In worship, as we finished up the “i Quit” message series I shared an argument I’d had with my therapist. Over the time I’d spent in therapy he’d helped me identify that I have “fear of abandonment.” Because of the situations I’ve faced in my life, I have a deep sense of mistrust in those around me. I assume they will be in my life for just a short amount of time, peek behind the “magic curtain of Andrea” and realize that I’m not worth their sticking around. Then they’ll bail.
Once he identified that with me, I clung to that as my reality. That was my “truth.” Time passed by, life circumstances continued to change, and I found myself sitting there one afternoon very disillusioned by some current situations I was facing.
“Everyone always abandons me so why should I invest in building new relationships? They are just going to leave. Everyone always leaves.”
After my sad, Eyeore-like diatribe, he stopped me. “That simply isn’t true anymore and you cannot continue with that narrative. Not everyone that loves you leaves you. Yes, you’ve encountered that in your life, but that was your past. Now you are in your present. It is time for you to embrace your new life and new truth. Quit clinging to the old truth.”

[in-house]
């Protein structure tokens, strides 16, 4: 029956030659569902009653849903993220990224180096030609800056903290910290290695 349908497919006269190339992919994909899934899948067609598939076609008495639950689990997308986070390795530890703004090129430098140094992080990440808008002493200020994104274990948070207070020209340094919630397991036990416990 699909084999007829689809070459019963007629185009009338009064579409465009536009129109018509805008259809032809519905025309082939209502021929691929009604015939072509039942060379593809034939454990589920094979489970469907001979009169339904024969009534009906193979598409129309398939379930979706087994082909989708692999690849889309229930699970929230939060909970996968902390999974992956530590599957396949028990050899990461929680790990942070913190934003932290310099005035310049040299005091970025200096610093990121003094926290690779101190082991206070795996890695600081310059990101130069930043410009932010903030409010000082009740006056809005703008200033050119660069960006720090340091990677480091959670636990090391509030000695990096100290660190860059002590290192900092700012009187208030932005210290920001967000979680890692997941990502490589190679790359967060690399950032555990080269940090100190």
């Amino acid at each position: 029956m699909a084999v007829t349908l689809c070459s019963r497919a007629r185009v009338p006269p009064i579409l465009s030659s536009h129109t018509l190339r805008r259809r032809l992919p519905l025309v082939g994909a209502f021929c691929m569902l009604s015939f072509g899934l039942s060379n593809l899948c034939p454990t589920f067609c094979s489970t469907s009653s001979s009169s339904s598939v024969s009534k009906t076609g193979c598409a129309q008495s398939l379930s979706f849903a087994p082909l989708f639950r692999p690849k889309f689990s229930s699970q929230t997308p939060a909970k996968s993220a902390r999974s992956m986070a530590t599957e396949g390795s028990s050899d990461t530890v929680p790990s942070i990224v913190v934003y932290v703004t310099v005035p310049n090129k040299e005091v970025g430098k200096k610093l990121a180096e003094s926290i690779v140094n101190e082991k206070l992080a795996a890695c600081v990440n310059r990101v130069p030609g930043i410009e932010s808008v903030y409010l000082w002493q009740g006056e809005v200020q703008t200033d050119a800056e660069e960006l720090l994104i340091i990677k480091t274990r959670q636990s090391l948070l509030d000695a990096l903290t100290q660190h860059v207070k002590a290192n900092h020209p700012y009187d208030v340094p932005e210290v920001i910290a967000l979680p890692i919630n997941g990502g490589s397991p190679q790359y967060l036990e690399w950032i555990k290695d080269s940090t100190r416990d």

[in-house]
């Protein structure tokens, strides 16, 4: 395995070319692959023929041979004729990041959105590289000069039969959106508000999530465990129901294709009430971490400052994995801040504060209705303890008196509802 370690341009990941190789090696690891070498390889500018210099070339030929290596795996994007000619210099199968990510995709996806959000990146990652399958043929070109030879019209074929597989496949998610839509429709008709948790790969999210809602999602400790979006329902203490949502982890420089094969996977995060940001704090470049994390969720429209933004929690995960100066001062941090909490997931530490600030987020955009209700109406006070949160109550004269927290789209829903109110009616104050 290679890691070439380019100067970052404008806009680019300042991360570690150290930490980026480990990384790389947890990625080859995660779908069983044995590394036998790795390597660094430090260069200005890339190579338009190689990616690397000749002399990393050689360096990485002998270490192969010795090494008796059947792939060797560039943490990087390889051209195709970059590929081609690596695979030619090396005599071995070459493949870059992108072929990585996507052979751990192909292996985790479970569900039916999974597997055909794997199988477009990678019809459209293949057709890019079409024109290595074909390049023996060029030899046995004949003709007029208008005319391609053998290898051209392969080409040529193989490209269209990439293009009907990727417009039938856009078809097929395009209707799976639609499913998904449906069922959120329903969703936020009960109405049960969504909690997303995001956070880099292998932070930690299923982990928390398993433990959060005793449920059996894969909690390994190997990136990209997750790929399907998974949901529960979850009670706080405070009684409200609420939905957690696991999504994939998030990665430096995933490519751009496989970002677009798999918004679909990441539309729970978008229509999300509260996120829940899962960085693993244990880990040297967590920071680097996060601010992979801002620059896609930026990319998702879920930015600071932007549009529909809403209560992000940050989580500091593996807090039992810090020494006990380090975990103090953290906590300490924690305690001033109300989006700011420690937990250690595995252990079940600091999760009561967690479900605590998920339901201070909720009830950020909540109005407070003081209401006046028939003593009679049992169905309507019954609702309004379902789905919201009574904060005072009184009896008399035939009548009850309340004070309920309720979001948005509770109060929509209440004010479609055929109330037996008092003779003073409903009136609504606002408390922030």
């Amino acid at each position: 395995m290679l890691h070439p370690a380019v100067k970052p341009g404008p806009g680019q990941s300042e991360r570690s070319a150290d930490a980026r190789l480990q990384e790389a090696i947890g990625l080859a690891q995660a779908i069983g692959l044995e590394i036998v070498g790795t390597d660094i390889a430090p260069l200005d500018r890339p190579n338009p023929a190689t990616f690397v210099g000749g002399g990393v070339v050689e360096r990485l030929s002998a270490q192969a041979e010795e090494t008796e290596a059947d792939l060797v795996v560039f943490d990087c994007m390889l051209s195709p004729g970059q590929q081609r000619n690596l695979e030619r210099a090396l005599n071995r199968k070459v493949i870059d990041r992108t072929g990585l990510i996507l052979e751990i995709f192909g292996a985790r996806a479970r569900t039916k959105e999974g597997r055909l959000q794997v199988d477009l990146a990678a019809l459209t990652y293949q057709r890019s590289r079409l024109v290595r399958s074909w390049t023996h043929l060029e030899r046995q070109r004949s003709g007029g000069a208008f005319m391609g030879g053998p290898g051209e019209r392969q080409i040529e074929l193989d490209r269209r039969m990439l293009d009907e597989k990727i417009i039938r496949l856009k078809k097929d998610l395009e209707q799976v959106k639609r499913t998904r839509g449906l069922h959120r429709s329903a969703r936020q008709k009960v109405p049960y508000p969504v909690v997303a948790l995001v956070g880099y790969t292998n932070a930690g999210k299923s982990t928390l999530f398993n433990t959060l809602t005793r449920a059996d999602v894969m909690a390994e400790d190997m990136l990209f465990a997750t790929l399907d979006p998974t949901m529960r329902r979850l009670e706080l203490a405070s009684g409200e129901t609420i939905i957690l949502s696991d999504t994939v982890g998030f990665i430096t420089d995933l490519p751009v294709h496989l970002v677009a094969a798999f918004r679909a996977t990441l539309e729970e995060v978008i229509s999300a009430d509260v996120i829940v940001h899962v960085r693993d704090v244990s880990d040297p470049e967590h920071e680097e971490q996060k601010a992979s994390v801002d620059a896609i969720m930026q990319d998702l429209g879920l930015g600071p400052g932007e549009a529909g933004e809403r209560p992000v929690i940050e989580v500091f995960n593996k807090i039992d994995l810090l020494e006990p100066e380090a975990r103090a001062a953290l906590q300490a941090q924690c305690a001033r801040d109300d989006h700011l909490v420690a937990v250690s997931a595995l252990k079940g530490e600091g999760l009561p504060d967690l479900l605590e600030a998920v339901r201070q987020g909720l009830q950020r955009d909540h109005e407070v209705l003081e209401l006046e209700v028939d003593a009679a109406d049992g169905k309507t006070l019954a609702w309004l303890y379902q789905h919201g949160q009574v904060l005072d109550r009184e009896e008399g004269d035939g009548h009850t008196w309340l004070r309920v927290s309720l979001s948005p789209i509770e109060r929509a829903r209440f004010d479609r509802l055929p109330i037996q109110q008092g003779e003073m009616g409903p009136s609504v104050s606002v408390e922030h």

Truth – especially new truths – they set us free.
There’s a story in the Gospel of John about a man who had been blind from birth. The disciples with him asked him whose sin caused the man’s blindness, his sin or his parents. Jesus told him, “You’re asking the wrong question. You’re looking for someone to blame. Instead, look for what God can do!”
Jesus said this, made a paste from his saliva and dust and told the man to go wash in the pool. He went, he washed, and he saw!
The town was all out of sorts – they couldn’t believe that this new man was the blind beggar. They started peppering him with questions. He ended up being marched to the religious leaders who were incensed that Jesus healed the man on the Sabbath. They continued to berate him with questions . . . until he said,
“I know nothing about that one way or another. But I know one thing for sure: I was blind . . . I now see.”
The blind man embraced a new truth. After he saw clearly, he began to love and admire Jesus, which led him to follow more nearly. Where in your life are you clinging to old truths?
Where do you need to embrace new truths so that the light of life can permeate your entire being and push you to experience life in its fullness and joy?
The story ends with the religious leaders throwing the blind/now seeing man into the street. Jesus goes to him and asks him if he believes. He affirms that he does – it is his new truth and it did indeed set him free.
“I came into the world to bring everything into the clear light of day, making all the distinctions clear, so that those who have never seen will see, and those who have made a great pretense of seeing will be exposed as blind.”